This sounds badly blinded: the same people self-reporting deja vu are also being told what to feel. In theory they aren't consciously recalling what they were told under hypnosis, but I didn't see a control to demonstrate that.

In the end, this result isn't important in itself ("Look, we can recreate deja vu in a lab") but rather the tool it provides for further research, being able to generate deja vu on demand without electro-zapping the brain. If that makes other experiments possible, to understand how memories are stored and recalled using this as a kind of mental stick to poke at the brain, that's an interesting result.

But that result has a caveat that this isn't necessarily identical to real deja vu, might be a completely different phenonmenon, and may simply be research subjects telling experimenters what they want to hear.

I think they're missing a step here (0)

Anonymous Coward | about 8 years ago | (#15785676)

I think they need to first convince me about the validity of hypnosis before they start drawing scientific conclusions from using it.

Re:I think they're missing a step here (0)

Anonymous Coward | about 8 years ago | (#15785848)

I wasn't aware that your acceptance was the barrier to entry in scientific pursuits.

Why Deja Vu occurs... (0, Redundant)

AccUser (191555) | about 8 years ago | (#15785678)

In deja vu, this second process may occur by mistake, so that a feeling of familiarity is triggered by a novel object or scene.

Or there is an alteration in the Matrix...

Huh? (link NSFW) (1)

TopShelf (92521) | about 8 years ago | (#15785686)

Why bother recreating deja vu in the laboratory? Are they too cheap to pay the cover charge [dejavu.com] ?

Of course it happened in a lab setting (3, Funny)

Biff Stu (654099) | about 8 years ago | (#15785702)

They needed to reproduce their results!

Re:Of course it happened in a lab setting (1)

Lord Bitman (95493) | about 8 years ago | (#15785729)

Did they reproduce their results, or do they just think they had the same results before?

Old news (1)

iabervon (1971) | about 8 years ago | (#15785712)

This was previously reported by another British group here: . [ibras.dk]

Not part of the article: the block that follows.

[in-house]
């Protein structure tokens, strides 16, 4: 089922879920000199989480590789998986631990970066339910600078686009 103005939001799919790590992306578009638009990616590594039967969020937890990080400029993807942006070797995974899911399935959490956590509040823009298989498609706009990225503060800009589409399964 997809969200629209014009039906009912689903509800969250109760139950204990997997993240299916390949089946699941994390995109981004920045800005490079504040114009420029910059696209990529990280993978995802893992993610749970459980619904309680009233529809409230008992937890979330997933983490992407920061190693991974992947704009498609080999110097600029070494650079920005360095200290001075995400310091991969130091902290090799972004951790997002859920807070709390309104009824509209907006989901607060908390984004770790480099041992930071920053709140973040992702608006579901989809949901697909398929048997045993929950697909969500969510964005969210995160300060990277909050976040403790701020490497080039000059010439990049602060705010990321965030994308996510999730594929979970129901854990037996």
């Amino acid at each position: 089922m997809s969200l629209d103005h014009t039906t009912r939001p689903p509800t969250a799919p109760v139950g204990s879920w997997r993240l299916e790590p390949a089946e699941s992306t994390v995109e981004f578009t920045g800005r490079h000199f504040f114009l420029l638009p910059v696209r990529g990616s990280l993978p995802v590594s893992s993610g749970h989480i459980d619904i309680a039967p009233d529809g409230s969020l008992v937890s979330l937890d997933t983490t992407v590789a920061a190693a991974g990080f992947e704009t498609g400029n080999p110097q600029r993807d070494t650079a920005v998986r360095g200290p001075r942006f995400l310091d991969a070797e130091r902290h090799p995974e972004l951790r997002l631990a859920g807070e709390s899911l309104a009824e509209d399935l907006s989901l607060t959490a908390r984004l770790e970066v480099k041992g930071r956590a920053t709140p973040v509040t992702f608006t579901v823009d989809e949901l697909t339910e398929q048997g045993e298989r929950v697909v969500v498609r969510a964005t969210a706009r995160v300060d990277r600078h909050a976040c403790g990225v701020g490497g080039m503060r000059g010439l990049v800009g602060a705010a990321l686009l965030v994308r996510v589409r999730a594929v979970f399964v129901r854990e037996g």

FARK Headline (1)

ballsmccoy (304705) | about 8 years ago | (#15785715)

Scientists Reproduce Deja Vu in controlled environment. In other news: Applicable bugzilla entry for the Matrix status changed to "minor"

Will they also study the companion sensation? (1)

mmell (832646) | about 8 years ago | (#15785717)

Deja foobar - the feeling of having made the same mistake before.

Re:Will they also study the companion sensation? (0)

Anonymous Coward | about 8 years ago | (#15785834)

Or it's companion feeling, Deja Doodoo

The feeling this shit has happened before.

I disagree a little (1)

lawpoop (604919) | about 8 years ago | (#15785723)

The claim here is that the sensation of Deja Vu is the same sensation as our everyday recognizing-something-familiar sense. The thing is, Deja Vu is that 'weird', 'erie' feeling that you get when you see something you think you have seen before. I don't get that same weird, erie feeling when I wake up in my familiar room, or hop into my familiar car.

Maybe the model could be modified a little. In my understanding, the feeling of Deja Vu is its own feeling, not the regular, everyday familiarity feeling.

strip club ? (0)

Anonymous Coward | about 8 years ago | (#15785725)

wait they built a strip club in there lab ? cool... :)

Vuja De (1)

Eradicator2k3 (670371) | about 8 years ago | (#15785739)

As I read TFA, it suddenly dawned upon me: I had never seen this story before!

I wonder... (2, Interesting)

vishbar (862440) | about 8 years ago | (#15785750)

if something like this could be used to help one who suffers from social anxiety? According to TFA, the part of the brain that triggers deja vu is responsible for one feeling "familiar" with their environment. Maybe something like this could be used to cure the "jitters" from an unfamiliar social situation or a first date?

Great - just what we need... (1)

NotQuiteReal (608241) | about 8 years ago | (#15785808)

Just what we need - a pill that turns someone into a know-it-all.

Questionable science (1)

gigne (990887) | about 8 years ago | (#15785754)

I realise the importance of such studies, but isn't hypnosis itself a questionable science?

The current studies done on the subject of hypnosis are inconsistant, and provide no real answers to it's existence.
Two highly dodgy sources from google show how much dispute about the subject there really is.

http://en.wikipedia.org/wiki/Hypnosis [wikipedia.org]
http://www.psychoheresy-aware.org/hypnos93.html [psychoheresy-aware.org]

Therefore I find the study questionable as to it's scientific merit.
I could be wrong. Please tell me if I am.

B

Possible explanation (2, Interesting)